Volkswagen did manage to sell 42-percent more wagons in March 2016, and Tiguan volume jumped 53 percent to a March high of 3,519 units. But the Golf SportWagen and Tiguan remain low-volume models, contributing less than one out of every five Volkswagen sales in the first-quarter of 2016. The Golf Alltrack arrives in the fall.

For Volkswagen’s U.S. operations, the TDI scandal last September arrived at a low point for the brand. Volkswagen’s U.S. sales declined in 22 of 29 months ending in August of last year. Prior to noxious news, Volkswagen was already on track for 2015 volume to fall to a four-year low despite record industry-wide sales.

As for April, the market typically contracts by approximately 10 percent compared with March, although the degree to which March outperforms April has decreased steadily over the last four years. If Volkswagen maintains its hold on 1.7 percent of the U.S. auto market and the overall market decreases by 10 percent, Volkswagen would sell approximately 24,400 new vehicles in April, a 19-percent year-over-year loss.

Let’s see if that happens.

[Images: Bettle and Polos, Volkswagen; GTI, © 2014 Timothy Cain/The Truth About Cars]

Timothy Cain is the founder of GoodCarBadCar.net, which obsesses over the free and frequent publication of U.S. and Canadian auto sales figures. Follow on Twitter @goodcarbadcar and on Facebook.

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  • Whatnext Whatnext on Apr 14, 2016

    Hmm, I have to say that it seems as if you're trying to make this a worse story than it is. Last March VW had diesels to sell (@15-20% of their sales) but this March they don't. And yet their sales only fell by 10%, so diesel customers might be staying home, but others aren't. Buyers definitely aren't punishing VW for unethical behaviour. In fact when you consider how old three of their main products are (Jetta, Passat, Tiguan) it's quite remarkable sales have held up this well.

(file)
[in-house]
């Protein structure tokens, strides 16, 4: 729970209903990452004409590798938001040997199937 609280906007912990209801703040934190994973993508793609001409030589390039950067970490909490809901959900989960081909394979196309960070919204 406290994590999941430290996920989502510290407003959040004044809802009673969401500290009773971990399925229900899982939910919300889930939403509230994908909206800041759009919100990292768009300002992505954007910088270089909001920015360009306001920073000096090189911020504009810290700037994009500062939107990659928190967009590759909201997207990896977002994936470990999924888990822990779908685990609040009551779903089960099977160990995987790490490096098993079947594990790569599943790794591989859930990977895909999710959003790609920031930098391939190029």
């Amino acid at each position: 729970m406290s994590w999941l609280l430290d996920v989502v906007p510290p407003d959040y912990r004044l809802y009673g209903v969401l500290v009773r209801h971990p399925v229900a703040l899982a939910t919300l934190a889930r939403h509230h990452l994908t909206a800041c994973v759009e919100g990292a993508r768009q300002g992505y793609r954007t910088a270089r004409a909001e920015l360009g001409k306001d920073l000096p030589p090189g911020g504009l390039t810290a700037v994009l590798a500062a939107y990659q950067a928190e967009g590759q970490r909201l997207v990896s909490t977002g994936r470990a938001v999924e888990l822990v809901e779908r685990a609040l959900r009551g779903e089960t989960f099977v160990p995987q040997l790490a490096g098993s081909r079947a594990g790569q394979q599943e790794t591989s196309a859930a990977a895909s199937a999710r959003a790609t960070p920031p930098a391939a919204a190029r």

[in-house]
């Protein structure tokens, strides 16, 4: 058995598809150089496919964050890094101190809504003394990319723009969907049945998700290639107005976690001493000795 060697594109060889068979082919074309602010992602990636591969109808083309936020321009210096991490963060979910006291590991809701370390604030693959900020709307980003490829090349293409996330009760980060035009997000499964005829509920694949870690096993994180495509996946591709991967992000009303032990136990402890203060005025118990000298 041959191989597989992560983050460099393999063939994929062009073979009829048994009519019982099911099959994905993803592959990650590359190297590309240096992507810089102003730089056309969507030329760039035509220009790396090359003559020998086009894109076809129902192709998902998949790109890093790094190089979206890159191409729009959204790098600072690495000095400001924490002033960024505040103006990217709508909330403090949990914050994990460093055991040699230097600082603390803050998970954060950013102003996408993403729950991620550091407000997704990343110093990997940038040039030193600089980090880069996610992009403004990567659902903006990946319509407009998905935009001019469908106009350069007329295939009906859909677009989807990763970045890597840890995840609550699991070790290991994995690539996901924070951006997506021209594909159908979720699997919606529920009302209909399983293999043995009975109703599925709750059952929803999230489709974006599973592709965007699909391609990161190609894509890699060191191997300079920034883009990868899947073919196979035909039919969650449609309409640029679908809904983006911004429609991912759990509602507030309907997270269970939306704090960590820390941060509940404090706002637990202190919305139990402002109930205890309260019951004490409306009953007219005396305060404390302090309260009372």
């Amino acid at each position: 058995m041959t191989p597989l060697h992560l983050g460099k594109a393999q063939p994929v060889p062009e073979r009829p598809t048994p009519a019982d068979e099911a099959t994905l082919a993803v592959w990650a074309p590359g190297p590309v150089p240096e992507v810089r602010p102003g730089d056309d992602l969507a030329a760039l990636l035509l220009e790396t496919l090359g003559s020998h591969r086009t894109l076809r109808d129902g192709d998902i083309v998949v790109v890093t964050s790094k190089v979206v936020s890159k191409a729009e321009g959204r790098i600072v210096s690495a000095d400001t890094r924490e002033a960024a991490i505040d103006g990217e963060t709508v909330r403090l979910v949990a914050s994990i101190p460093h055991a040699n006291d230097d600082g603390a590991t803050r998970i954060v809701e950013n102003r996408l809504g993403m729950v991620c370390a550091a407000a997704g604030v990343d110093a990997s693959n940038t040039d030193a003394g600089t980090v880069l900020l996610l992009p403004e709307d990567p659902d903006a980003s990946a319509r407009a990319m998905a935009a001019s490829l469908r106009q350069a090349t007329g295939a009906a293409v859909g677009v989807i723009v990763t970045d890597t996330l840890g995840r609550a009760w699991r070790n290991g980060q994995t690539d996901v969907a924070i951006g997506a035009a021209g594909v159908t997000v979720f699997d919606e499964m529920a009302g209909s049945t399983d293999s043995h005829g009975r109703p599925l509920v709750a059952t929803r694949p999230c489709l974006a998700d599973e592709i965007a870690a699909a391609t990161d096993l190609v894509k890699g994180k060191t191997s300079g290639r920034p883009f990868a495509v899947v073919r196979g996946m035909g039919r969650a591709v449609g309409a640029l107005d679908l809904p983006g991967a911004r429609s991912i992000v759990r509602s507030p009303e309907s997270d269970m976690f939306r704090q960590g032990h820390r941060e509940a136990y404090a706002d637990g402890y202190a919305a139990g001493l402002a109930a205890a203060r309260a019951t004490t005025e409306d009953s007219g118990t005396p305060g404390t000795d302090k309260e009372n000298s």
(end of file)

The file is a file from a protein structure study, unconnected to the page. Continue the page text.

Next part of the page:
• Von Von on Apr 14, 2016

    Are we going to start a VW death watch?

    • See 3 previous
    • LeafMeAlone LeafMeAlone on Apr 14, 2016

      @Von Why not try something new? Instead of a death watch, why not create a suicide pact?

  • John Hummer owners don't care. Like shingles.
  • Wjtinfwb Funny. When EV's were bursting onto the scene; Tesla's, Volt's, Leaf's pure EV was all the rage and Hybrids were derided because they still used a gas engine to make them, ahem; usable. Even Volt's were later derided when it was revealed that the Volt's gas engine was actually connected to the wheels, not just a generator. Now, Hybrids are warmly welcomed into the Electric fraternity by virtue of being "electrified". If a change in definition is what it takes, I'm all for it. Hybrid's make so much sense in most American's usage patterns and if needed you can drive one cross-country essentially non-stop. Glad to see Hybrid's getting the love.
  • 3-On-The-Tree We also had a 1973 IH Scout that we rebuilt the engine in and it had dual glass packs, real loud. I miss those days.
  • 3-On-The-Tree Jeff thanks. Back in 1990 we had a 1964 Dodge D100 with a slant six with a 3 on the tree. I taught myself how to drive a standard in that truck. It was my one of many journeys into Mopar land. Had a 1973 Plymouth duster with a slant six and a 1974 Dodge Dart Custom with 318 V8. Great cars and easy to work on.
  • Akear What is GM good at?You led Mary............................................What a disgrace!